Entries Tagged as 'Tuning'

Memory management is the process of recognizing, when allocated objects are no longer needed, deallocating (freeing) the memory used by such objects, and making it available for subsequent allocations. Since ColdFusion is an application server, ColdFusion requires memory management for effective performance improvement.

 

Sun Java differentiates memory across five generations:

  1. Young Generation: This generation holds objects with a high mortality rate. In ColdFusion, usually this space holds a variable that only exists in one page, for example – variable scope.
  2. Tenured Generation: This generation holds objects that live for a longer duration. For example, in ColdFusion, client and session scope variables.
  3. Permanent Generation: This generation holds all the reflective data of the virtual machine itself, such as class and method objects.
  4. Minor collections: This type of Garbage Collection (GC) occurs in the Young generation. In ColdFusion, minor collection collects unreferenced local scope and variable scope variables
  5. Major collection: This type of GC occurs in tenured generation. In ColdFusion, this collection collects all unreferenced session scope variables.

 

We can optimize the amount of memory allocated to ColdFusion server, for better performance. Let us discuss some of the parameters, which will help in Memory tuning.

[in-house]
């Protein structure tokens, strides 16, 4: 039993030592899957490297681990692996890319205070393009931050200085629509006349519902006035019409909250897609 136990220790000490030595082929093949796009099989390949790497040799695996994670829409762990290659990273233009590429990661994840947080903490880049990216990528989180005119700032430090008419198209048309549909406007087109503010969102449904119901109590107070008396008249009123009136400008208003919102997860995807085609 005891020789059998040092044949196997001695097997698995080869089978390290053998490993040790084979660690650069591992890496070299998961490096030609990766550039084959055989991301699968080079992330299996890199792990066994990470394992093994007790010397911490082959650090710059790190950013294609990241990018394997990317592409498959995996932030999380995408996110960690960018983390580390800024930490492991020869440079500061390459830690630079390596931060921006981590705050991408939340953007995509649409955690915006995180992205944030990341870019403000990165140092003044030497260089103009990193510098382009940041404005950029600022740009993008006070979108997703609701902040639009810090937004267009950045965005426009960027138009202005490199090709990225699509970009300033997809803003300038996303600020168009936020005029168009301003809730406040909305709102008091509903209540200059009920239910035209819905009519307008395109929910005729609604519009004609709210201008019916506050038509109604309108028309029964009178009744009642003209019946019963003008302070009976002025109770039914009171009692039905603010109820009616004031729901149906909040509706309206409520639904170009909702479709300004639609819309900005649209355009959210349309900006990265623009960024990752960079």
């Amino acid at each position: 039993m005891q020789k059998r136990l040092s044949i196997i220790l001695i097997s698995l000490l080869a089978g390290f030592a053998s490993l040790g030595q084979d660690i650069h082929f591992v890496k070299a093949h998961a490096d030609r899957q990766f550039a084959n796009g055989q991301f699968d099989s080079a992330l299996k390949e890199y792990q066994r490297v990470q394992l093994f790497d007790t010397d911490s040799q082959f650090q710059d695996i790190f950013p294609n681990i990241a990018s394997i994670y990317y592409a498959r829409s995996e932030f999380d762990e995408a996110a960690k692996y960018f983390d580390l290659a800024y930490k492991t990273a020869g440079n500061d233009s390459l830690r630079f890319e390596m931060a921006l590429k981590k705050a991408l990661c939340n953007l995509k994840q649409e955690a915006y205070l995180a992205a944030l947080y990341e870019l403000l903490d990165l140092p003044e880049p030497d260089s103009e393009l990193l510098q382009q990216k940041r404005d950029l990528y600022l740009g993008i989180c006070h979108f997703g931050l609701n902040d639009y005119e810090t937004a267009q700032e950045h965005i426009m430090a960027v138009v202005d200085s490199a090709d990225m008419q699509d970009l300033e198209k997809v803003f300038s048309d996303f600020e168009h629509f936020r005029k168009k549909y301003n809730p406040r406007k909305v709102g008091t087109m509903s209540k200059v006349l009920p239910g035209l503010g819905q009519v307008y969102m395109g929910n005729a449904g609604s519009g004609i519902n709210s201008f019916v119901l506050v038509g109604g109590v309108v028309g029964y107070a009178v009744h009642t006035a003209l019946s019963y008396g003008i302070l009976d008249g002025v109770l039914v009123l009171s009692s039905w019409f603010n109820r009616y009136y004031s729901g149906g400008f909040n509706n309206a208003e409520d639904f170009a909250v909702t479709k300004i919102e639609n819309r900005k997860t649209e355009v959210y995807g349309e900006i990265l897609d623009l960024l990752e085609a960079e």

1. -Xmx – Defines maximum Java heap size.
  2. -Xms – Defines minimum Java heap size.
  3. MaxPermSize / MaxMetaspaceSize: The JDK 8 JVM uses native memory for the representation of class metadata and is called Metaspace. Users with JDK1.7 or lower will see the attribute MaxPermSize, and users with JDK 8 will see the attributes MaxMetaspaceSize.

 

Garbage Collection

Garbage collection refers to the process of recycling memory that was assigned to objects no longer referenced by a program. Garbage collection can be divided into 2 types:

  • Minor collection: Garbage collection that occurs in the young generation. In ColdFusion, minor collections will collect unreferenced local scope and variable scope variables
  • Major collection: Garbage collection that occurs in tenured generation. In ColdFusion, this will collect all unreferenced session scope variables.

 

Concurrent Collector

If the sites on your server are primarily lightweight request/response applications where response times are critical, then the concurrent garbage collector is a viable choice for your server. This collector does its best to collect dead objects from memory while applications on the server are still processing data. This adds a small bit of overhead for transactional applications, but it helps applications maintain their response-time SLAs.  To enable concurrent collector You need to add one of the following jvm arguments in jvm argument -XX:+UseConcMarkSweepGC  or -XX:+UseG1GC